On this especially meaningful and sober day of remembrance, the Houston Chronicle published this hope-filled perspective from Sumer Zakaria, a Muslim at a Catholic school in Houston:
Religion has always been a complicated subject, but it seemed that most Americans recognized that we live in a multi-denominational society. It wasn’t until I got older that I realized recognizing different religions is very different from accepting them.
But attending St. Agnes Academy, a Catholic high school here in Houston, helped me realize that gap is repairable.
Masses and theology classes are a norm at school, as are questions. People seem curious about the few Muslim girls attending a Catholic school. I typically get light questions, such as why I wear leggings instead of shorts, or why we can’t eat pork. Instead of getting frustrated by such questions, I came to realize that each one is a bridge to acceptance. In some cases, it leads to a deeper conversation about the religion, and how Islam is not as different to Catholicism as it seems.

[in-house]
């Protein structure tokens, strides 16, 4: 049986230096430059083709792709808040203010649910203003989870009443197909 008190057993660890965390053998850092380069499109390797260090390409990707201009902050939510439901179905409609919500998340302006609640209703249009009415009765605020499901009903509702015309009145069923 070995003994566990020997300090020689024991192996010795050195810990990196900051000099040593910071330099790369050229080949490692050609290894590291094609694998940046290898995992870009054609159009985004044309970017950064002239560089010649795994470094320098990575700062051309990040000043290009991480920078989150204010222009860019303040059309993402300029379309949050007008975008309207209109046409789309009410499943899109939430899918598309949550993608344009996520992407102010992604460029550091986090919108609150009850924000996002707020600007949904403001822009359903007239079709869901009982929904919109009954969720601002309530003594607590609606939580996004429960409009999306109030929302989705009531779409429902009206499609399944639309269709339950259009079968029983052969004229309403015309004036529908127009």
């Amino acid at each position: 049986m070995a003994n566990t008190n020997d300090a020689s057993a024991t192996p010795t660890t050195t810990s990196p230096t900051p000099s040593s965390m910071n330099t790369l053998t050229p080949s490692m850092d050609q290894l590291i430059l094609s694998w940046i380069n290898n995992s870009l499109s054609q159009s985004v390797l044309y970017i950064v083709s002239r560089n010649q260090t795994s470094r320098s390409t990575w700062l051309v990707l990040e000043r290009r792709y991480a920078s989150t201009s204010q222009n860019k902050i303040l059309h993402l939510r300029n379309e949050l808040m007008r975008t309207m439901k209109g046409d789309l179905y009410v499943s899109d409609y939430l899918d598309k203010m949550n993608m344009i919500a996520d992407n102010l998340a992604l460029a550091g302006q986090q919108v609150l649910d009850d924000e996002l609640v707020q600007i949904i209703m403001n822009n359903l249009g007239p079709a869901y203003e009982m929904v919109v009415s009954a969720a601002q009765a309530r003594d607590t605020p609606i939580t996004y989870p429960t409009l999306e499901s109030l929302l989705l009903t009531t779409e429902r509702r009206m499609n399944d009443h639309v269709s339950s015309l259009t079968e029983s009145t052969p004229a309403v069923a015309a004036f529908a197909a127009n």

I benefit as well. Taking theology courses has not only given me a deeper grasp of Catholicism and Christianity, it has actually strengthened my faith, as I have learned to look at the similarities between the two belief systems. Being somewhat of an outsider during classes, I was able to translate how things would be in a class about Islam, which quickly helped me appreciate parts of my faith I took for granted.
Being able to have these conversations helped me clear up certain misconceptions my peers held, such as the idea that my religion is inherently violent. Islam is not what it is often portrayed in movies and the media. Sometimes, all it takes to improve understanding is for someone to ask a question and for someone like me to answer it.